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Intonation tricks

Discussion in 'Tele-Technical' started by loopfinding, Oct 22, 2020.

  1. chris m.

    chris m. Poster Extraordinaire

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    I don’t know about what a strobe would say, but I do know that some guitars have sweeter intonation than others by hearing it with my ear. And True temper necks are uncanny, lapping the field.
     
  2. Tele22

    Tele22 Tele-Meister

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    I’m not sure whether you’re saying you tune so that Am7 plays perfectly at the 5th fret, or that you use Am7 at the 5th fret to determine proper string length for intonation...

    In any event, I made sure that an Am7th at the 5th fret on my classical guitar was in tune, and the results sounded pretty good.
     
  3. darkwaters

    darkwaters Friend of Leo's

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    Yes and yes. I intonate so that the notes of Am7 at the 5th fret for each string are right rather than each note at the 12th being right. Also, when I tune, I make sure that the notes of Am7 are correct. The low E usually comes out a little flat. Sounds right, though.

    Yes, Am7 on my classical is also dead on. All my acoustics have dead on intonation actually. I'd like to take credit, but I guess it's just how they were built.
     
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  4. Edgebound

    Edgebound TDPRI Member

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    Hi all, don’t get on here much, but I found out about this method several years ago and found it works very well (for me and my guitars)-

    Tune D to a known source.

    Pluck 12th fret harmonic on D, and tune G fretted on 7th fret.

    Pluck 12th fret harmonic on D, and tune B on 3rd fret.

    Pluck 12th fret harmonic on G, and tune high E on 3rd fret.

    Tune 12th fret harmonic of A, to 2nd fret on G (pluck harm 1st!).

    Tune 5th fret harmonic in low E to high open E (pluck harm 1st).
    It’s quite interesting to see how close (or not!) the resulting string pitches are to a tuner.
     
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  5. Eric Dalton

    Eric Dalton TDPRI Member

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    Good ol' open string to 12th-fretted note works well for me; but some guitars are better than others. To me, every guitar, no matter how well it is intonated, the low E sounds sharp when fretted anywhere. I tune my guitar and then detune the low E ever so slightly to compensate. There is no perfect answer, because the theoretical method for intonating is compromised by mechanical impurities in real life. I will say that I have had good results with compensated nuts like Earvana, but out of my eight electrics I am not currently using one. Set the intonation as best you can, tune up the guitar, and then play some chords and tweak your tuning accordingly and ever so slightly. Trust your ears (or learn to!).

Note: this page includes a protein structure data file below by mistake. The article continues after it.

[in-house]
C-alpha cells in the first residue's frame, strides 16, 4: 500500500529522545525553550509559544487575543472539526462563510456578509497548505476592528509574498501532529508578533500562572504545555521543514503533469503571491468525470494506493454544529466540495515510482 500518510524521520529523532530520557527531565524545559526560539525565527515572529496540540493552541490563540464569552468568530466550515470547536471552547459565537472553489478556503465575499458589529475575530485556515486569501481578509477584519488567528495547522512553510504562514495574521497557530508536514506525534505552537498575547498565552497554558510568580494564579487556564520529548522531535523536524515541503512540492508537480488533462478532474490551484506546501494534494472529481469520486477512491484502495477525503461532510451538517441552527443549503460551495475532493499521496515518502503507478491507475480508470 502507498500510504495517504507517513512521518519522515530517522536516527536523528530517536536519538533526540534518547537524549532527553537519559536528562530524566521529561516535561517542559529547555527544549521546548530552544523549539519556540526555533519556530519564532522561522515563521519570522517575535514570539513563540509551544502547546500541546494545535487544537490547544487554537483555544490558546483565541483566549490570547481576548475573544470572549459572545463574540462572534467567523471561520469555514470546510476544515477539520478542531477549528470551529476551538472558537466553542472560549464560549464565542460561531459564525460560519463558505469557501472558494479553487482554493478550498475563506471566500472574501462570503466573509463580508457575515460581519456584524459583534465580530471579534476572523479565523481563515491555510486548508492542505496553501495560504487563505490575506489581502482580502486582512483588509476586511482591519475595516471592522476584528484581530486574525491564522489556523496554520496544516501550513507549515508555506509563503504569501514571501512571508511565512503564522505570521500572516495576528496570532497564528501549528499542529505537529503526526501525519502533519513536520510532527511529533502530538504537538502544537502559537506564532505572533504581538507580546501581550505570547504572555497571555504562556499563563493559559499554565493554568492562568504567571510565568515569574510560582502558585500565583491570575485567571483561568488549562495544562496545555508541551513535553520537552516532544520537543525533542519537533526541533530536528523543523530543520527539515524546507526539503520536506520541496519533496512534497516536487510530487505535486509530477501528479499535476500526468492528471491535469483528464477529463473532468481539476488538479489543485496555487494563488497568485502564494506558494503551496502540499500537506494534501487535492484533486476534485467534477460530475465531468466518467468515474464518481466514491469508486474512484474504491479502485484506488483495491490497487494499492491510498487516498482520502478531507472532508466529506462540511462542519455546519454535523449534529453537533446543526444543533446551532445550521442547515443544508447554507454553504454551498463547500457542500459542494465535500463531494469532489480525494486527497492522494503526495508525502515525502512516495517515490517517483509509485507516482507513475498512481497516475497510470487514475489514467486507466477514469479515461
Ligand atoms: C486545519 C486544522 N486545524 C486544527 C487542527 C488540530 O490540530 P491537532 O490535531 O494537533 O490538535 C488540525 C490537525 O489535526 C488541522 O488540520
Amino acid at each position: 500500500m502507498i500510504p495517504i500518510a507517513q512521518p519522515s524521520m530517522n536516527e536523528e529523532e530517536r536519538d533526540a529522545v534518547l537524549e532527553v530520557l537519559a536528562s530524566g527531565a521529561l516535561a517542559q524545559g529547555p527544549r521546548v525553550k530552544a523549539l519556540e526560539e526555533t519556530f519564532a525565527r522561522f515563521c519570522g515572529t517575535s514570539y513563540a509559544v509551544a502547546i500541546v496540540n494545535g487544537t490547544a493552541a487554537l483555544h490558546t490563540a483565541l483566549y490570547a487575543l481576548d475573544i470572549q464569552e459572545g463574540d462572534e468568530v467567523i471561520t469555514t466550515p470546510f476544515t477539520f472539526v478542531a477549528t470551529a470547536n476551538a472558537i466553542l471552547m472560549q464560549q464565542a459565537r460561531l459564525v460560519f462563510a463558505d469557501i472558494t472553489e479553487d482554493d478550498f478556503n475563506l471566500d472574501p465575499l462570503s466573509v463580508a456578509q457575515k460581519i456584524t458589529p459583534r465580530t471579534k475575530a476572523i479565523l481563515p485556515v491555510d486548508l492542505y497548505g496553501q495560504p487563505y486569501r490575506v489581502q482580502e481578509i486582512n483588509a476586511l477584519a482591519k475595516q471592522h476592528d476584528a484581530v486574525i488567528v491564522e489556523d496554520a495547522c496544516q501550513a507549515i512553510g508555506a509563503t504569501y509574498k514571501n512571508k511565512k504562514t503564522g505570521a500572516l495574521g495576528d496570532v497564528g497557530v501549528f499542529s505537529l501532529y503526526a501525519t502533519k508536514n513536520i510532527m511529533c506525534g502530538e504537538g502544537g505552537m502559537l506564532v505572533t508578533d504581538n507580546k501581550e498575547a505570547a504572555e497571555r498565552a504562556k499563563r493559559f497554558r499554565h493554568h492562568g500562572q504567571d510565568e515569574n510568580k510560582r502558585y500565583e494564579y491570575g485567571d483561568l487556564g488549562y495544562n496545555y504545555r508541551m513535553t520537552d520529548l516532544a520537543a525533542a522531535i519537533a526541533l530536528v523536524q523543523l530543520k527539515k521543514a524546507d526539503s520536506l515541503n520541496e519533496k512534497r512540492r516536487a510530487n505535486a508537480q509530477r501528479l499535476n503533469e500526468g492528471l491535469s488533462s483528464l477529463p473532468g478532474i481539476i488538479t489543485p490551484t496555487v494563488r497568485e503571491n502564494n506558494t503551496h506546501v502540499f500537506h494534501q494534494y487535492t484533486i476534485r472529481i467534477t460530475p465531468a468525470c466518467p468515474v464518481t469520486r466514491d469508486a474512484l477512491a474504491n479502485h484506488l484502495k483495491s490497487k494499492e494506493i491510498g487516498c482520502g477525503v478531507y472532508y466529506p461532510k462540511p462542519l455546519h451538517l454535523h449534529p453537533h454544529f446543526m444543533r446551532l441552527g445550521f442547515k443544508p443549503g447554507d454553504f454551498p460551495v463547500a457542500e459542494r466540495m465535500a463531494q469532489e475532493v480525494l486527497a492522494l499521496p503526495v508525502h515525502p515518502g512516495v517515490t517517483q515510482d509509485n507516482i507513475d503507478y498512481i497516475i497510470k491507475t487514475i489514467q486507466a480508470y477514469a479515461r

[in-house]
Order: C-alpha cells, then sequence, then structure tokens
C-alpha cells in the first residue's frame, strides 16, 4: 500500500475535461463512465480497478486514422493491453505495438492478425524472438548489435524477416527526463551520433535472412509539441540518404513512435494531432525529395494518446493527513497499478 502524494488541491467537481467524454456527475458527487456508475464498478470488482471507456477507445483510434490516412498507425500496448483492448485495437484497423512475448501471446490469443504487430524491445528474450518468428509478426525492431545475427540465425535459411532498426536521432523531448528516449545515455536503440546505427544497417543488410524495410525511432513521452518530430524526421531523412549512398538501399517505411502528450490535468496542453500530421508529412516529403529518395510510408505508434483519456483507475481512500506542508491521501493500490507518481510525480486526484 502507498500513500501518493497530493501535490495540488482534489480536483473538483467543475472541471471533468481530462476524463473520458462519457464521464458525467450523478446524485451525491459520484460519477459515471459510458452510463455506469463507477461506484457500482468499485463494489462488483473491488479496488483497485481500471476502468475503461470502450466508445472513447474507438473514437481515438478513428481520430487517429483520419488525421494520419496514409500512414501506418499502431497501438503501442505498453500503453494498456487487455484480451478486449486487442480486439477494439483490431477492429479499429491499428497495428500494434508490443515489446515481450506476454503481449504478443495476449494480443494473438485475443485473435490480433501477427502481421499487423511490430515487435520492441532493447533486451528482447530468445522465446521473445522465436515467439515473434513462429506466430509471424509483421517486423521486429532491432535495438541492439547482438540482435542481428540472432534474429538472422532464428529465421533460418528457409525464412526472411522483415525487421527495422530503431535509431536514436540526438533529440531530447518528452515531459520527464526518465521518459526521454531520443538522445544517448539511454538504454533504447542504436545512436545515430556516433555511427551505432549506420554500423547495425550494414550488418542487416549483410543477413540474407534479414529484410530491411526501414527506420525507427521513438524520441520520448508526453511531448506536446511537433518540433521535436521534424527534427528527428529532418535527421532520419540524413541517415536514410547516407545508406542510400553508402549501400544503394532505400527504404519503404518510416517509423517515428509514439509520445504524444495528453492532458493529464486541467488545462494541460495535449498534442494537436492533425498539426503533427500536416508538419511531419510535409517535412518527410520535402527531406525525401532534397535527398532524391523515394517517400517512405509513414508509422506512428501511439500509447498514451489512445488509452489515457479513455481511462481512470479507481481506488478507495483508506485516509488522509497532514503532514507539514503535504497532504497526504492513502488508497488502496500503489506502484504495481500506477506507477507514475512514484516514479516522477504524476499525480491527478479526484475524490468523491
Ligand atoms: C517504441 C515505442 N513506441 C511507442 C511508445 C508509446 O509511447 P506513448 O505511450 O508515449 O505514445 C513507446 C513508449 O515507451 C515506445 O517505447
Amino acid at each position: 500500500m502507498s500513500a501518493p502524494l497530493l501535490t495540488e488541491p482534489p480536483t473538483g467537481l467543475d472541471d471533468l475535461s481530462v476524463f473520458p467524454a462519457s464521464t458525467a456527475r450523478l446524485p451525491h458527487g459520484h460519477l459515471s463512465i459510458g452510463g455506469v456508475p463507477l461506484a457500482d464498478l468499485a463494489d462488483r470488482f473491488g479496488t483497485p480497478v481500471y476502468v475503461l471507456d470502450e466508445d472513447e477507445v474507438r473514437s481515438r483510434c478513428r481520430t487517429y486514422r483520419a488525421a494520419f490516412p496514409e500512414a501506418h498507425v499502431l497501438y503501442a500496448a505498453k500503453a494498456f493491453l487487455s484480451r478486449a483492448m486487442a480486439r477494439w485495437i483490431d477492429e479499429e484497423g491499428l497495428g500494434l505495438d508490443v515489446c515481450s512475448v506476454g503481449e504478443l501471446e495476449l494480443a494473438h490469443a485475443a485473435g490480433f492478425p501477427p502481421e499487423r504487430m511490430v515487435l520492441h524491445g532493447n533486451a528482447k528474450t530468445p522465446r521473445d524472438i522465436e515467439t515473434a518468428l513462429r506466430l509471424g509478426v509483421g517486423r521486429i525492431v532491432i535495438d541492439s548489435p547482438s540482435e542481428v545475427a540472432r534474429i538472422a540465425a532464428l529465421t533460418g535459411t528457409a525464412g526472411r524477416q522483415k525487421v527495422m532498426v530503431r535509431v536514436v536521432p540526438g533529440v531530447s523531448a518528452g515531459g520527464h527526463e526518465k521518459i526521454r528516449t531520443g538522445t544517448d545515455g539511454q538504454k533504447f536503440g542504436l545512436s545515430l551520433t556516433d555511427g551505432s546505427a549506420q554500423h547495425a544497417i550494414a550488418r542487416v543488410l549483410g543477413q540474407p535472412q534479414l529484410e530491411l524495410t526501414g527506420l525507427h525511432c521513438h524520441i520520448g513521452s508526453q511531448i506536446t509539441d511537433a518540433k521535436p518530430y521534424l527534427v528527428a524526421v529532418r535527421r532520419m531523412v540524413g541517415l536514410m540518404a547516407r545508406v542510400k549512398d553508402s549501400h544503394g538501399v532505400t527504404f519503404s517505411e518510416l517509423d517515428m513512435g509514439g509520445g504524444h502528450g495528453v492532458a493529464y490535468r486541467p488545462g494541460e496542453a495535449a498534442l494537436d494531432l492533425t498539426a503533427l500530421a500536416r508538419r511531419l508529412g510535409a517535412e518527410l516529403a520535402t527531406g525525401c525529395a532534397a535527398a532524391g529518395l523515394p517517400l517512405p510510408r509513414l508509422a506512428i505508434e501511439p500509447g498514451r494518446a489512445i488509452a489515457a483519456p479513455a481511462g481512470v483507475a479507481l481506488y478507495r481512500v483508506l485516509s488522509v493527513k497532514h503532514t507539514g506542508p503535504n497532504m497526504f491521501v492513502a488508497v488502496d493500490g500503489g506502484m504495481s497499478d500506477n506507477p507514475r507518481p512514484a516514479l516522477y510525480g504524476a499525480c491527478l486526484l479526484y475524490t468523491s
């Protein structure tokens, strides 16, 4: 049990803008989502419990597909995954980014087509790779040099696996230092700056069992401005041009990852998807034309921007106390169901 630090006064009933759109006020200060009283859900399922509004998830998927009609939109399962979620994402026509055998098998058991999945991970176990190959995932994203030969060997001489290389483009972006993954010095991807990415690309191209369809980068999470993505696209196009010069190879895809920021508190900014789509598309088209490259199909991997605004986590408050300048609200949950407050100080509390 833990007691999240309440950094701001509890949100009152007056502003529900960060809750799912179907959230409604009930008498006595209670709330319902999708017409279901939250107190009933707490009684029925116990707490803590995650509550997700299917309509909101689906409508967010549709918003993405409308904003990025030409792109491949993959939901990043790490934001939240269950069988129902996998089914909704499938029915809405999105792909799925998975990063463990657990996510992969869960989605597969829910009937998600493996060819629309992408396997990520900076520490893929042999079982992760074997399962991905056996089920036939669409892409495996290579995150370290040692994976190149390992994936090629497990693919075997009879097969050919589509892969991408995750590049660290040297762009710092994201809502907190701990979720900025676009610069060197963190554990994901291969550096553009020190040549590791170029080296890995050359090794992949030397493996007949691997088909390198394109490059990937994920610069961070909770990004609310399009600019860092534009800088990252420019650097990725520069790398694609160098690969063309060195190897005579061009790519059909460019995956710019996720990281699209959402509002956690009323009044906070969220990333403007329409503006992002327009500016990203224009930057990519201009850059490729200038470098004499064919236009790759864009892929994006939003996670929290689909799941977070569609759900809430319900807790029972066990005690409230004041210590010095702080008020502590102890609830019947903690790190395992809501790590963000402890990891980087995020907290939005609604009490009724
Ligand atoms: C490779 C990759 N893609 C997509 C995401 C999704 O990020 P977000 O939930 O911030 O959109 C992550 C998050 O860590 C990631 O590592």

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  6. chris m.

    chris m. Poster Extraordinaire

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    I always drop my low E a scoche as well.
     
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  7. Marblatx

    Marblatx TDPRI Member

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    I intonate normally, open and 12th, but I tune at the third.
     
  8. Telenator

    Telenator Doctor of Teleocity Vendor Member

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    Agreed. If there isn't a problem, I don't make one.
     
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  9. Jay Jernigan

    Jay Jernigan Tele-Afflicted

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    Two things have to BE in tune:
    Cowboy chords (G,C, A &D)
    Higher octaves.
    Everything else gets played in tune, anyway.
    (Or not)
     
  10. LoveThatBadd

    LoveThatBadd TDPRI Member

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    Yeah G slightly flat sounds much better than sharp.

    Plus I like using a Peterson Strobe VS-1 or even better the Peterson Strobo Stomp pedal that is very accurate and Since I play a lot in the areas of 5th or 7th Fret If they are out and the 12th is dead on I will slightly tweek intonation so those two are as good as possible without getting the 12th to far off.
     
  11. breadfreak

    breadfreak TDPRI Member

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    Intonation nightmares are in my experience all down to nuts cut too high. The slots don't need to be *any* higher than the frets! Sharp notes at the first few frets are because you are literally bending the string down towards the fret, since the nut is holding it up so high to begin with.

    So I start with neck relief, then cut the nut to match. Once that's out of the way it doesn't matter if you're comparing open strings to the 12 fret, or 1st to 13th, or 2nd to 7th on the previous string or whatever other scheme.

    On guitars without adjustable bridges, or any guitar that I've just picked up cause it was lying around, I tune the guitar to be in tune playing a G barre chord or an Am7 so it's close enough up and down.
     
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